The One Ingredient That Separates Good Sandwiches From Great Ones

Whether it’s breakfast, lunch, or dinner, sandwiches play a huge role in my average week. (When sandwiches like this exist, how can I stop?) It might be my natural caveman tendency of eating with my hands, but besides that, crushing food between two carbs is satisfying and convenient. Eating sandwiches every day must be repetitive, you say? How do I fend off food boredom, you ask? It’s easy. I slap some life back into my sandwich routine with big, bold bundles of fresh herbs. 

The first time I ate an herb-boosted sandwich, I was visiting my mom. It’s standard practice for her to make me about seven different things to eat all at once (she’d been training me for this life before I had any idea). Lunch Part 1 was a ham and cheese sandwich on a white roll. Boring. But there was a surprise. I took one bite of what I expected to be basic cold cuts and plain bread, but I started tasting bright florals, faint licorice, and sweet greenery snapping among the saltiness of the ham and cheese. It was so delicate but unmistakable: She had added three large, whole, fresh leaves of Italian basil. 

Fresh herbs aren’t conventional sandwich filler in the typical American sandwich. It’s more common to add an extra layer of Swiss before even considering lettuce, let alone herbs. Leave it to my Thai mom to turn a ho-hum ham and cheese into a brand new flavor experience. 

When I say add herbs to your sandwich, I don’t mean in the typical way a person might cook with herbs—chopping them into a chiffonade or hiding them in the mix. I mean adding them to the layers of meat and cheese as their very own element. They should parade about between the slices of bread as boldly as lettuce does. Anywhere will do. Drop in a few leaves of basil, or a combination of herbs right on top of the roasted veggies or sliced chicken. This small trick can give even the most bland Subway sandwich the complexity of a Vietnamese bánh-mì. Bánh-mì, besides the number of other flavorful ingredients, like pâté and pickled veggies, gets an entire sprig or two of fresh cilantro, stem and all. If omitted, the whole sandwich suffers a distinctly less flavorful fate. With it, all of the flavors pop in harmony.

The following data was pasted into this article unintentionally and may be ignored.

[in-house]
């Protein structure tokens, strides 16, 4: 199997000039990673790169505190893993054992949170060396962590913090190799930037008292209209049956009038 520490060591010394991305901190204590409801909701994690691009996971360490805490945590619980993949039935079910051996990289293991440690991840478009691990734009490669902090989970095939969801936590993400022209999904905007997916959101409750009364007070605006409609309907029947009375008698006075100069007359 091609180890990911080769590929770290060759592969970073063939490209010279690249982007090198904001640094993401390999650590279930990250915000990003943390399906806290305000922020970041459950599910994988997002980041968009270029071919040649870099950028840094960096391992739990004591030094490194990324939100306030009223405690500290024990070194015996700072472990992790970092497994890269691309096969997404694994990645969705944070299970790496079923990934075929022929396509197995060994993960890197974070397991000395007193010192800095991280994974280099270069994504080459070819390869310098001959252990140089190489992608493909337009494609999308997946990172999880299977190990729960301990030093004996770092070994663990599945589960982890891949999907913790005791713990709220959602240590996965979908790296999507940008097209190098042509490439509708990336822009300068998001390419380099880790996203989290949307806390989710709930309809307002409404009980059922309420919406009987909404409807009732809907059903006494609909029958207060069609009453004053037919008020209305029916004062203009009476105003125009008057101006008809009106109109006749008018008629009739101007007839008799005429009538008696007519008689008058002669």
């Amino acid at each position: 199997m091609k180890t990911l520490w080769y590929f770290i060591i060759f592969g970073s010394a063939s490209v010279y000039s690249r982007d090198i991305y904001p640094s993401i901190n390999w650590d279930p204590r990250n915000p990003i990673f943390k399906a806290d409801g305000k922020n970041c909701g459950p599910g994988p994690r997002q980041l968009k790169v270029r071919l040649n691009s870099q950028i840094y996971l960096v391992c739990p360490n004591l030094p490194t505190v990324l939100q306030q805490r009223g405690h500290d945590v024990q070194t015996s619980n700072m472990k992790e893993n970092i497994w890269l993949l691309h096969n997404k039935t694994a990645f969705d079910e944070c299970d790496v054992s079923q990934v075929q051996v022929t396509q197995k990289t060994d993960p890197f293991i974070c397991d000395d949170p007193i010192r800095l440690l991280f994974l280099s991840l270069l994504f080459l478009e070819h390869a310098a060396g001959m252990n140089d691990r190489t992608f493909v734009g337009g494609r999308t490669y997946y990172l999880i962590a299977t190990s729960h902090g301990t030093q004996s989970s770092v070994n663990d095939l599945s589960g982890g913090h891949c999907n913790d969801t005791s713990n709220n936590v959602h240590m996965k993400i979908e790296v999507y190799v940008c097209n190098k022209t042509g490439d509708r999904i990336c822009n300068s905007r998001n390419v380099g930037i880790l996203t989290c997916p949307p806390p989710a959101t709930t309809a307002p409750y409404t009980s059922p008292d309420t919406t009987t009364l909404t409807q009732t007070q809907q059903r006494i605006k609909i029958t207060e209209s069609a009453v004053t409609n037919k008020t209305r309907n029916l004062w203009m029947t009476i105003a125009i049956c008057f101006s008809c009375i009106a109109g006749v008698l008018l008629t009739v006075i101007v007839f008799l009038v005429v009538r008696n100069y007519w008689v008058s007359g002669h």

It’s the best way to add pizzazz to your everyday turkey and provolone, or even an egg white and broccoli breakfast sandwich. Add a whole stem of cilantro (the stem is edible, and has tons of flavor), sprigs of oregano, a leaf of sage, some dill, or even mint leaves. (Fresh mint is more bright, cool, and sweet rather than toothpaste-y.) Transform a party platter of sliced wraps or sandwiches by tucking a leaf of basil into each serving. With the wide variety of fresh herbs available in the produce aisle, the combinations are endless. It’s the easiest way to wake up a mundane sandwich without having to reinvent the meal.


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